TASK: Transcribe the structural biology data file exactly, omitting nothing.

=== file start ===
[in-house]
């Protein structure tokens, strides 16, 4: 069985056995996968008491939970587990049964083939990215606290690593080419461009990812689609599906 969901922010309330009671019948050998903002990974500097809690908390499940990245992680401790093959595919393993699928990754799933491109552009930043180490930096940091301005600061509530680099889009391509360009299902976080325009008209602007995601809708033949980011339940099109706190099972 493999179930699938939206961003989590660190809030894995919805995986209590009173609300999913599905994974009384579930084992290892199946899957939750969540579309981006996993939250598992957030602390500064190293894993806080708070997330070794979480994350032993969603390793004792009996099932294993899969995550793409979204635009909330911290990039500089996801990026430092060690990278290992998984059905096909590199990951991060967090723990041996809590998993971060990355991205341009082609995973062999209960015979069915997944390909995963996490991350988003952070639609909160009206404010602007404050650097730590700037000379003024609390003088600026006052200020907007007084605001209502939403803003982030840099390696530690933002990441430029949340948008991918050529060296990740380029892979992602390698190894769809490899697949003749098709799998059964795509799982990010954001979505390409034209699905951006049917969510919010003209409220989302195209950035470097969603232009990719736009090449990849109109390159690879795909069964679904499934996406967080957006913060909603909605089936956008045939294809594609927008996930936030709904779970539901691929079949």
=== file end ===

[in-house]
């Protein structure tokens, strides 16, 4: 069985056995996968008491939970587990049964083939990215606290690593080419461009990812689609599906 969901922010309330009671019948050998903002990974500097809690908390499940990245992680401790093959595919393993699928990754799933491109552009930043180490930096940091301005600061509530680099889009391509360009299902976080325009008209602007995601809708033949980011339940099109706190099972 493999179930699938939206961003989590660190809030894995919805995986209590009173609300999913599905994974009384579930084992290892199946899957939750969540579309981006996993939250598992957030602390500064190293894993806080708070997330070794979480994350032993969603390793004792009996099932294993899969995550793409979204635009909330911290990039500089996801990026430092060690990278290992998984059905096909590199990951991060967090723990041996809590998993971060990355991205341009082609995973062999209960015979069915997944390909995963996490991350988003952070639609909160009206404010602007404050650097730590700037000379003024609390003088600026006052200020907007007084605001209502939403803003982030840099390696530690933002990441430029949340948008991918050529060296990740380029892979992602390698190894769809490899697949003749098709799998059964795509799982990010954001979505390409034209699905951006049917969510919010003209409220989302195209950035470097969603232009990719736009090449990849109109390159690879795909069964679904499934996406967080957006913060909603909605089936956008045939294809594609927008996930936030709904779970539901691929079949």